Refrigeration Products Unveiled at Shows

July 2, 2007
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CHICAGO - Those who install and service ice machines, coolers, and freezers may want to take notice of what was shown recently at almost back-to-back major trade shows in Chicago.

First the Food Marketing Institute Show featured the latest in commercial refrigeration for supermarkets and c-stores. Then about 10 days later, the National Restaurant Association (NRA) Show highlighted similar technologies for use in restaurants, hotels, and motels.

The significance for contractors is pretty basic. These are the new products that manufacturers are trying to get end users to install in their facilities. And more than likely, contractors will be involved in many of the installations and aftermarket servicing.

The following is a meshing of the refrigeration technology from both shows. (Products beyond the refrigeration criteria, but still of interest to HVACR contractors, will be featured in the Sept. 3 issue of The NEWS.)

The Chill Chamber from Hussmann was promoted as a way to chill beer down to 22°F without freezing the product.

ICE MACHINES

The Prodigy Cube ice machine by Scotsman (www.scotsman-ice.com) is said to be one of the first cubers to exceed both the 2008 California Energy Commission and 2010 Federal Energy Efficiency regulations. It has a WaterSense adaptive purge control designed to reduce scale buildup by detecting hard-water conditions and automatically adjusting the purge water amount. The product was one of the winners of the 2007 Kitchen Innovations Awards presented at the NRA show.

Brema Ice Makers, shown at the NRA show by Markham Sales (www.markhamsales.com), feature stainless steel evaporators and what was called a ‘chocolate’ system, in which water is sprayed into chilled peduncles producing a pyramid shaped cube that chills without diluting. “While forming on the evaporator, they resemble a box of candy chocolates,” the company says. “Then, one by one, the cubes come off the evaporator into the storage bin.”

Manitowoc (www.manitowocrefrigeration.com) featured multicircuit condensers with its QuietQube® ice machines. The configurations come with vertical discharge condensing units and are available with hermetic, semi-hermetic and scroll compressors. In addition to ice machines, the mechanicals have applications for walk-in coolers and freezers.

Among other items promoted as new at the Manitowoc booth was a 22-inch-wide flake ice machine with 929 pounds of ice production in 24 hours and an air-cooled remote ice cube machine part of the QuietQube line that has interconnecting refrigerant lines, ice deflector, and ice storage unit.

Ice-O-Matic (www.iceomatic.com) showed its new Pearl Ice™ line of commercial icemakers said to produce high volumes of soft, chewable ice crystals.

Hoshizaki (www.hoshizaki-ice.com) has a 24-inch-wide self-contained flaker with 300 pounds of ice production a day and up to 80 pounds of storage space. The unit is made of stainless steel and uses an auto flush system. It uses R-404A refrigerant and the mechanicals can be accessed from the front.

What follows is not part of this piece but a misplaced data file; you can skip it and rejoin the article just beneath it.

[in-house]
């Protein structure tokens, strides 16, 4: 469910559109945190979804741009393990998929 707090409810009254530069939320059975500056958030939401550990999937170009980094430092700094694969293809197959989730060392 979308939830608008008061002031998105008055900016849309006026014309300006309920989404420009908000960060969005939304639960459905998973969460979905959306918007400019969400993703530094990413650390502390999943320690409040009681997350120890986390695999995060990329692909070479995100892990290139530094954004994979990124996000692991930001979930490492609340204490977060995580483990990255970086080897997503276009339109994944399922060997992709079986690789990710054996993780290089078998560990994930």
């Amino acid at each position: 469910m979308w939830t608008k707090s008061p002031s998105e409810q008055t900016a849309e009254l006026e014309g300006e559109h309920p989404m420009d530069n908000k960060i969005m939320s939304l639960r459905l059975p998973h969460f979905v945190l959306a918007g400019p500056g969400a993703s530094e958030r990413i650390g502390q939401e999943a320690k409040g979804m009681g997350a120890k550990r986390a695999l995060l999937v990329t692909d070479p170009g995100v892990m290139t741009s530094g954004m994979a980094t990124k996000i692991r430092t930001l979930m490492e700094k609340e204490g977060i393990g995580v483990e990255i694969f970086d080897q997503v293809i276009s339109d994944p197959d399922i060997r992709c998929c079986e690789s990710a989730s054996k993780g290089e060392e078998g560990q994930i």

The IceButler from Kold-Draft (www.ice-butler.com) is a commercial-grade ice machine producing up to 110 pounds of ice per day and is for under counter applications.

Milk coolers from Norlake have evaporator coils flush mounted on the side of the cooler to avoid contact with the milk products.

DISPENSERS

Ice-O-Matic featured a hotel dispenser for tight spaces. It is 22 inches wide with turbo ice dispensing. The company said the unit “has easy access for cleaning.”

Follett (www.follettice.com) noted Ice Device, which are carts on wheels. Ice from a machine can be loaded into the bins without need of hands or a scoop and then transported to where the ice is needed. The concept comes in a variety of carts and configurations.

If you ever wondered how sno-cones are created, Echols (www.echolsdirect.com) showed one method with its ice shaver that is said to work with any ice from cubes to chunks. Those shavers are “constructed of heavy-duty cast aluminum,” the company said.

Cornelius (www.cornelius.com) included among its recent offerings an ice drink dispenser that dispenses different ice types thanks to the contour of the hopper and geometry of the equipment.

New at Hoshizaki is a 24-inch-wide self-contained flaker.

COOLERS/FREEZERS

Master-Bilt (www.master-bilt.com) unveiled its new ATMC Series air-through milk coolers. The air-through design allows for improved airflow, which also permits the refrigeration system to perform at maximum efficiency with reduced energy consumption, officials said.

ATMC models are said to offer a greater capacity for return of the “produced air” to the unit cooler. The ATMC Series comes in six models: three available in single access and three available in dual access; all are constructed of a stainless steel interior and exterior. The cassette-type refrigeration system is mounted on the side of the cooler for easier servicing and more efficiency.